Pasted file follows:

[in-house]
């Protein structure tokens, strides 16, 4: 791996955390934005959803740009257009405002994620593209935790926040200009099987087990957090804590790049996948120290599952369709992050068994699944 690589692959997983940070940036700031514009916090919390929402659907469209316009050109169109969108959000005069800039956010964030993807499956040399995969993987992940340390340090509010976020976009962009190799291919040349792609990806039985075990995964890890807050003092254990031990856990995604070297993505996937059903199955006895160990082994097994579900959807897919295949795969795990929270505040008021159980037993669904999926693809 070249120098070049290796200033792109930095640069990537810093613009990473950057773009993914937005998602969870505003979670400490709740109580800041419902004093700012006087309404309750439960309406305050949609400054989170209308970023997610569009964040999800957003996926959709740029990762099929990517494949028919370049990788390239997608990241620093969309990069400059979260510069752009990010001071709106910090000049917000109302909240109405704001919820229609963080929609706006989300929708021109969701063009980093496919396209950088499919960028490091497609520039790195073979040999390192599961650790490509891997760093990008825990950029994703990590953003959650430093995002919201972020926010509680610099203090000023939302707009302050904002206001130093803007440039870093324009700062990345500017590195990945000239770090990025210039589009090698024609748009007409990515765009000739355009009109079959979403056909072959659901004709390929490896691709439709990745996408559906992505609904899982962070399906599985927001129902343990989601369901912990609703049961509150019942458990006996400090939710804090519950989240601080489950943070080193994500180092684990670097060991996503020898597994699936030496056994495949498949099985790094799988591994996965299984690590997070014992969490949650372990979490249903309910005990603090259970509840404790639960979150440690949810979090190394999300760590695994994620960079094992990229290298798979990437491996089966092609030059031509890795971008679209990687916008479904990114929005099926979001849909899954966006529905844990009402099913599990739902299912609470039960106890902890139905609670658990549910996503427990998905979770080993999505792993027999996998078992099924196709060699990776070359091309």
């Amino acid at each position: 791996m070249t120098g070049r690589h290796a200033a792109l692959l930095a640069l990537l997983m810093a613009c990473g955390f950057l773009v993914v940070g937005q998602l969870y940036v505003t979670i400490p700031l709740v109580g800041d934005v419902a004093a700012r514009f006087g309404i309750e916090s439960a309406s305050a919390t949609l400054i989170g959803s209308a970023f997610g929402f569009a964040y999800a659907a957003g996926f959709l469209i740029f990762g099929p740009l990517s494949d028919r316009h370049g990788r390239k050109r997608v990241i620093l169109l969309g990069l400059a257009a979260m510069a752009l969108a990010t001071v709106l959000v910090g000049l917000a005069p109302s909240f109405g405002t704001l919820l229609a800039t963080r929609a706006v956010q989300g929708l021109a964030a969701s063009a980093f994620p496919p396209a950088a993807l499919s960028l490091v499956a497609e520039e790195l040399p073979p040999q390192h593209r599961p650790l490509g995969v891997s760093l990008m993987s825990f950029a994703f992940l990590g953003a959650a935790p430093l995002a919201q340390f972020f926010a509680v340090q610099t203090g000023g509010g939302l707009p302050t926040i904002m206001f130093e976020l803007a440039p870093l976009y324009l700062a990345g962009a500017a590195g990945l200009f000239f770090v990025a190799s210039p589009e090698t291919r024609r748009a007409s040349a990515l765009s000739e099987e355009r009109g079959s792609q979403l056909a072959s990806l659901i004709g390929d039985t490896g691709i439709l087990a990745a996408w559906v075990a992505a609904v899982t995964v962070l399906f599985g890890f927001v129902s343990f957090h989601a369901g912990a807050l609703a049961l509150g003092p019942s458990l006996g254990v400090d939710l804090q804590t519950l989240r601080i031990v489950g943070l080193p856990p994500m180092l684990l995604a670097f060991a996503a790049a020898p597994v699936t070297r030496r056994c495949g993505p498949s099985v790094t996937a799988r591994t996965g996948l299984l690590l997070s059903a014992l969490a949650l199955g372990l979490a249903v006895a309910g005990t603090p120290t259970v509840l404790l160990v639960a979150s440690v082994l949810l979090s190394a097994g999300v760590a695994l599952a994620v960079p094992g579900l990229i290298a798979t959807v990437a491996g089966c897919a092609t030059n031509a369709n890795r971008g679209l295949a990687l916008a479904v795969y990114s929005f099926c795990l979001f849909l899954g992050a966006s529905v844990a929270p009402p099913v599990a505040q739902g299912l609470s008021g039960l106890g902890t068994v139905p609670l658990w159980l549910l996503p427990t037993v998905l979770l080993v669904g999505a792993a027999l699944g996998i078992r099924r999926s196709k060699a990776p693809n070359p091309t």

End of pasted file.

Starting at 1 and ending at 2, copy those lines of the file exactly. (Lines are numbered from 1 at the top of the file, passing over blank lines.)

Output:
[in-house]
């Protein structure tokens, strides 16, 4: 791996955390934005959803740009257009405002994620593209935790926040200009099987087990957090804590790049996948120290599952369709992050068994699944 690589692959997983940070940036700031514009916090919390929402659907469209316009050109169109969108959000005069800039956010964030993807499956040399995969993987992940340390340090509010976020976009962009190799291919040349792609990806039985075990995964890890807050003092254990031990856990995604070297993505996937059903199955006895160990082994097994579900959807897919295949795969795990929270505040008021159980037993669904999926693809 070249120098070049290796200033792109930095640069990537810093613009990473950057773009993914937005998602969870505003979670400490709740109580800041419902004093700012006087309404309750439960309406305050949609400054989170209308970023997610569009964040999800957003996926959709740029990762099929990517494949028919370049990788390239997608990241620093969309990069400059979260510069752009990010001071709106910090000049917000109302909240109405704001919820229609963080929609706006989300929708021109969701063009980093496919396209950088499919960028490091497609520039790195073979040999390192599961650790490509891997760093990008825990950029994703990590953003959650430093995002919201972020926010509680610099203090000023939302707009302050904002206001130093803007440039870093324009700062990345500017590195990945000239770090990025210039589009090698024609748009007409990515765009000739355009009109079959979403056909072959659901004709390929490896691709439709990745996408559906992505609904899982962070399906599985927001129902343990989601369901912990609703049961509150019942458990006996400090939710804090519950989240601080489950943070080193994500180092684990670097060991996503020898597994699936030496056994495949498949099985790094799988591994996965299984690590997070014992969490949650372990979490249903309910005990603090259970509840404790639960979150440690949810979090190394999300760590695994994620960079094992990229290298798979990437491996089966092609030059031509890795971008679209990687916008479904990114929005099926979001849909899954966006529905844990009402099913599990739902299912609470039960106890902890139905609670658990549910996503427990998905979770080993999505792993027999996998078992099924196709060699990776070359091309």